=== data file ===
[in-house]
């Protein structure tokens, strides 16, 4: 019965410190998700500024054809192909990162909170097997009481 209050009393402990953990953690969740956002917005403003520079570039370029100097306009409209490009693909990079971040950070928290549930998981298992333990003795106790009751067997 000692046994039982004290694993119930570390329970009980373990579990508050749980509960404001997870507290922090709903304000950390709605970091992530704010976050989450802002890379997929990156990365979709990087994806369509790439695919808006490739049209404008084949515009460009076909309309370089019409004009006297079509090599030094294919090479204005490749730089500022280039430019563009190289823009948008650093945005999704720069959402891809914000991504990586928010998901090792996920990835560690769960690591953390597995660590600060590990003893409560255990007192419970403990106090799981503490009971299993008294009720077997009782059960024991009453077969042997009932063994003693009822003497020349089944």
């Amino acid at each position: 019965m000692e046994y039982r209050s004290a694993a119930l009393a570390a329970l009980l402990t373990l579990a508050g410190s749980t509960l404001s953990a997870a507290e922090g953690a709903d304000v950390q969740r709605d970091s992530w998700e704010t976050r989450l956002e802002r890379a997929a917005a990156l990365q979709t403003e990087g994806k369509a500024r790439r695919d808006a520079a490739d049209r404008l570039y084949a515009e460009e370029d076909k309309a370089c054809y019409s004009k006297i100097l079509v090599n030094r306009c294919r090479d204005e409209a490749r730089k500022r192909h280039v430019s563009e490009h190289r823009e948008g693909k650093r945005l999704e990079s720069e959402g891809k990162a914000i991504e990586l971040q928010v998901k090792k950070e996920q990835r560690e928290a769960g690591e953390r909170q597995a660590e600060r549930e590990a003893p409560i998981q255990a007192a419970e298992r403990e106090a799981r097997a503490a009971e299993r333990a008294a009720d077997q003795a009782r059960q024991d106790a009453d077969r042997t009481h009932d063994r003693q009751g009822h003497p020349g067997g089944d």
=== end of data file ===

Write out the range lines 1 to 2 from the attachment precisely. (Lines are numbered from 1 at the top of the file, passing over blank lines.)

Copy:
[in-house]
């Protein structure tokens, strides 16, 4: 019965410190998700500024054809192909990162909170097997009481 209050009393402990953990953690969740956002917005403003520079570039370029100097306009409209490009693909990079971040950070928290549930998981298992333990003795106790009751067997 000692046994039982004290694993119930570390329970009980373990579990508050749980509960404001997870507290922090709903304000950390709605970091992530704010976050989450802002890379997929990156990365979709990087994806369509790439695919808006490739049209404008084949515009460009076909309309370089019409004009006297079509090599030094294919090479204005490749730089500022280039430019563009190289823009948008650093945005999704720069959402891809914000991504990586928010998901090792996920990835560690769960690591953390597995660590600060590990003893409560255990007192419970403990106090799981503490009971299993008294009720077997009782059960024991009453077969042997009932063994003693009822003497020349089944």